Bagh is a unique style of block printing on handloom fabrics, the name coming from Bagh village of Madhya Pradesh, India. The initial art came from another region, brought by a wandering clan that came and settled there. The present form developed over time due to an enthusiastic weaver family.
Bagh was practiced by some families in the village and the print subjects were mainly geometrical prints and floral compositions. There was a lull in between that led to many of these traditional practitioners deserting the art and being lured away to the production of synthetic fabrics that also came up at that time. It was due to the efforts of one family, that the Bagh achieved its present form through the practice of this art and experimenting with designs.
In a brave move one of the weavers radically altered the concept, the process and the look of these printed fabrics and brought a turnaround to the seemingly doomed art. He happened to get 200 year and 300 year old blocks which were based on traditional motifs that had been inspired by the 1500 year old cave paintings of nearby regions. The Nariyal zaal, ghevar zaal motifs (Designs from Taj Mahal paintings), and others like Saj, Dakmandwa, Chameli or Jasmine flower, Maithir or the mushroom, leheriya or jurvaria (designs of small dots on a field) were experimented as block print designs. He also had blocks made based on the Jaali work found in the Tajmahal and local forts. Initially he made use of Red and Black colors from alum and corroded iron and discovered green and yellow from vegetable dyes.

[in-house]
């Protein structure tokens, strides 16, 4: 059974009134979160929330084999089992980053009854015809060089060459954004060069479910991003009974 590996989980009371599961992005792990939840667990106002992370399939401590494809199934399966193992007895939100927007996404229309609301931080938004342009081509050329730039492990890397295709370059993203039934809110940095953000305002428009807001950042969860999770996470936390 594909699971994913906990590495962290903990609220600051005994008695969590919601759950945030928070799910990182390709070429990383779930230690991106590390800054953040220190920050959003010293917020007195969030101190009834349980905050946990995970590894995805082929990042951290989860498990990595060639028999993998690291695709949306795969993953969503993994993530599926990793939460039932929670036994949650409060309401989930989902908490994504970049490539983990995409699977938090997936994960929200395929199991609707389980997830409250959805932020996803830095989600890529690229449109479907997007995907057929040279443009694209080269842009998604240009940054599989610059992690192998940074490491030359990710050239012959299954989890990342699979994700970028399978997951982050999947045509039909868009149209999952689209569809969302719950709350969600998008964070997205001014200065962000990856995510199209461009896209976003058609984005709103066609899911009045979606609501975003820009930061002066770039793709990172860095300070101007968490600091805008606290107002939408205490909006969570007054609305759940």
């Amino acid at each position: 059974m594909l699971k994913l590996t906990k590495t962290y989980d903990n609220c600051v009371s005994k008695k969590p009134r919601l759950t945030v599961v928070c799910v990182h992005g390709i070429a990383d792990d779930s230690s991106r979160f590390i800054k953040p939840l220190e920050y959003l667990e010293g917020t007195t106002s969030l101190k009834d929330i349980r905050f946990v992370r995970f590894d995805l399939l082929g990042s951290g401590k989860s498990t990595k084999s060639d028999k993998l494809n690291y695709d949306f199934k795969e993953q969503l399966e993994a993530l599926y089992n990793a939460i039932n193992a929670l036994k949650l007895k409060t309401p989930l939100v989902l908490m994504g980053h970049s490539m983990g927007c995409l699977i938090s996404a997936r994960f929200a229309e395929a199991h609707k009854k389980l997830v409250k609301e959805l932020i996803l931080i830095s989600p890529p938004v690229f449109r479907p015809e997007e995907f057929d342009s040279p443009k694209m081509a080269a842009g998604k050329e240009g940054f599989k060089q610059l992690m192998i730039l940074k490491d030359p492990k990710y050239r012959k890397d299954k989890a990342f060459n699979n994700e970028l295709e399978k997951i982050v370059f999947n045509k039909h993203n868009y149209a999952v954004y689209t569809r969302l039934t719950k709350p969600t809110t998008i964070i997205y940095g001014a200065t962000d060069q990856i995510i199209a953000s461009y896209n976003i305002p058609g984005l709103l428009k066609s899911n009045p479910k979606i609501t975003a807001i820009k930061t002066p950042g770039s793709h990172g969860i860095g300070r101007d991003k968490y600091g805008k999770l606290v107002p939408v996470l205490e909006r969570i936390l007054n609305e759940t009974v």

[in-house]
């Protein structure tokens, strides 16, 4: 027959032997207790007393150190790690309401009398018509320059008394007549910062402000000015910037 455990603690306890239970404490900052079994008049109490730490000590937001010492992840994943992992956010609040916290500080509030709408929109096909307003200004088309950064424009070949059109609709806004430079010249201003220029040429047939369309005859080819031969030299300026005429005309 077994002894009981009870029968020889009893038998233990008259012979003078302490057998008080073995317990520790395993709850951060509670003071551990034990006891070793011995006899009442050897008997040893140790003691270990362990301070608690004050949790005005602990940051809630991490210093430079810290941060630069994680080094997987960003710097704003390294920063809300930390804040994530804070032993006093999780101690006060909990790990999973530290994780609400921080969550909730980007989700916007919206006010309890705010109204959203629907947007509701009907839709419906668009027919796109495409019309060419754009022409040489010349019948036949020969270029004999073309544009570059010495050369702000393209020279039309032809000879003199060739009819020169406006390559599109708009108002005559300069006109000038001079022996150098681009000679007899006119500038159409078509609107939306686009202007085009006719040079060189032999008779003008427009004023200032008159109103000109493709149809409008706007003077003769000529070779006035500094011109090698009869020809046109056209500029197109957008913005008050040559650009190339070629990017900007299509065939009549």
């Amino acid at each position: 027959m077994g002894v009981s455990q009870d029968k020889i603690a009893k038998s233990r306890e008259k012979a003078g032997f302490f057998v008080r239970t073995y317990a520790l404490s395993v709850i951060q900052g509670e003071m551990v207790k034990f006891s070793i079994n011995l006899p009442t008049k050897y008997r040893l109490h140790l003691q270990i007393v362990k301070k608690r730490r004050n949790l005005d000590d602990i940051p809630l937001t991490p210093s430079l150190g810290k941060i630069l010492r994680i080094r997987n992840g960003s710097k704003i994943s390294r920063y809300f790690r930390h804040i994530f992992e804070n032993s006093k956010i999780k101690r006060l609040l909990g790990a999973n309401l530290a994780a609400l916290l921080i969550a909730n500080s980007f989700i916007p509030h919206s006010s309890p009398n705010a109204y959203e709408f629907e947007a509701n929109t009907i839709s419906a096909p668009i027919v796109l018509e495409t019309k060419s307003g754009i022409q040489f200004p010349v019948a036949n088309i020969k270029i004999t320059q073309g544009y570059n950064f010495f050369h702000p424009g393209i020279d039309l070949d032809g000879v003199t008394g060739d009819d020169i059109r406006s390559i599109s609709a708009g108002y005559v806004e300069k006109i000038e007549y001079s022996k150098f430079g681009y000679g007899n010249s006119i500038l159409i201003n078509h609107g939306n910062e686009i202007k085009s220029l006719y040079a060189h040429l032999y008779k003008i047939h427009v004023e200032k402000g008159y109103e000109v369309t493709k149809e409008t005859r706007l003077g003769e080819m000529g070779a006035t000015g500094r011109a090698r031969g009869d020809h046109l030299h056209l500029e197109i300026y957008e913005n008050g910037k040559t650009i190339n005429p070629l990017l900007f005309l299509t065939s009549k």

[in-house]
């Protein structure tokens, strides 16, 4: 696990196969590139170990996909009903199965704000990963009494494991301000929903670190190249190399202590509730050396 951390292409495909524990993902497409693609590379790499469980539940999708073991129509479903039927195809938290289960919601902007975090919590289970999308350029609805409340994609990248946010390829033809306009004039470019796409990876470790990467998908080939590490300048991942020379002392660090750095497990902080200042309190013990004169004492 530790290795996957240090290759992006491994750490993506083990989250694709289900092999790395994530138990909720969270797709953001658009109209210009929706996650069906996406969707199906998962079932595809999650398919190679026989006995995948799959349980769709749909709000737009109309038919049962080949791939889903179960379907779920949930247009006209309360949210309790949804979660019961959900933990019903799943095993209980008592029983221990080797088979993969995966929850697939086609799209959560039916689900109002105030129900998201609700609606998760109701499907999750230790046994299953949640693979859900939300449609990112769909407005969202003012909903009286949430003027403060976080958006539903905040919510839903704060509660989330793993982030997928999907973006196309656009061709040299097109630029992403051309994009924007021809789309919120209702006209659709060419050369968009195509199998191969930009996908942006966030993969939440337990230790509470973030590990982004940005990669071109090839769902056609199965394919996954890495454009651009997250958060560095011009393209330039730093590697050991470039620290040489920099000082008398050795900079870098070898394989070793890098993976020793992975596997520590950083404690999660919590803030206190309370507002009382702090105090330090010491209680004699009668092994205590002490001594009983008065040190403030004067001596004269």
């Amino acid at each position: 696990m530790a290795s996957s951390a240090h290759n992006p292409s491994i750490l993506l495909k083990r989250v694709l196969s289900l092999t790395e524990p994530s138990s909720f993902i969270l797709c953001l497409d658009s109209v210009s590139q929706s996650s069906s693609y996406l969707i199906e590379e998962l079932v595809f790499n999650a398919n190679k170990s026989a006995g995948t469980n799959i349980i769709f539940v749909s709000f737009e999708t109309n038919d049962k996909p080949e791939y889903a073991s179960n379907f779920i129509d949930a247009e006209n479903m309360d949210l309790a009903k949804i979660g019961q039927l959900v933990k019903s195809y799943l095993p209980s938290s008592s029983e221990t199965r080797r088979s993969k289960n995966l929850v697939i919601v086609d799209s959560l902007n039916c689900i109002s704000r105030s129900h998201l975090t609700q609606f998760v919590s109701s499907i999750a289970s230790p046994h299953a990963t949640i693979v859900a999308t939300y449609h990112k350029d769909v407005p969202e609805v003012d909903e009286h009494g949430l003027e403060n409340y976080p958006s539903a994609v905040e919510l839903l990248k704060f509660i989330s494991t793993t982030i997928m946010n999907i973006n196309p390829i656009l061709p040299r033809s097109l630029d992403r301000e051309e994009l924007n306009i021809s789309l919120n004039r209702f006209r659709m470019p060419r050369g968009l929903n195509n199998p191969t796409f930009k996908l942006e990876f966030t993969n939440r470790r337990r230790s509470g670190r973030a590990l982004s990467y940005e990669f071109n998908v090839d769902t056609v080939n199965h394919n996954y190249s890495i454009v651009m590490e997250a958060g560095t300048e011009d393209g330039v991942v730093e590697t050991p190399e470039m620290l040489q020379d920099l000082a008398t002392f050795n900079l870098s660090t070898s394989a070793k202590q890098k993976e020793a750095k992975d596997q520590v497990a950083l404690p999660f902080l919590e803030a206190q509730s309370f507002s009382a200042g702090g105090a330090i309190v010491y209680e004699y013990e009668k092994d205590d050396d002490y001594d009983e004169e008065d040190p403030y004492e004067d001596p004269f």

Till then it was an art of drawing and designs on paper. With his transfer of the block designs to fabrics he revolutionized the art.
Never before had such beautiful, exotic and captivating designs been seen on fabrics and by the use of these fast colors he got Bagh Prints to be noticed and accepted as a new form of adorning fabrics. His family of wife, four sons and a grandson all joined him in his quest for experimentation and novelty. In order to prove his point that handloom fabrics were well-suited for such prints, he printed 1230 different blocks on a single bed cover with imagination and logic. This fetched him the National Award and then on appreciation nationwide for the Bagh Printed sarees. Today Bagh side by side incorporates modern day designs, involving geometrical patterns, captivating bootis, floral scapes and what not, to keep in the race.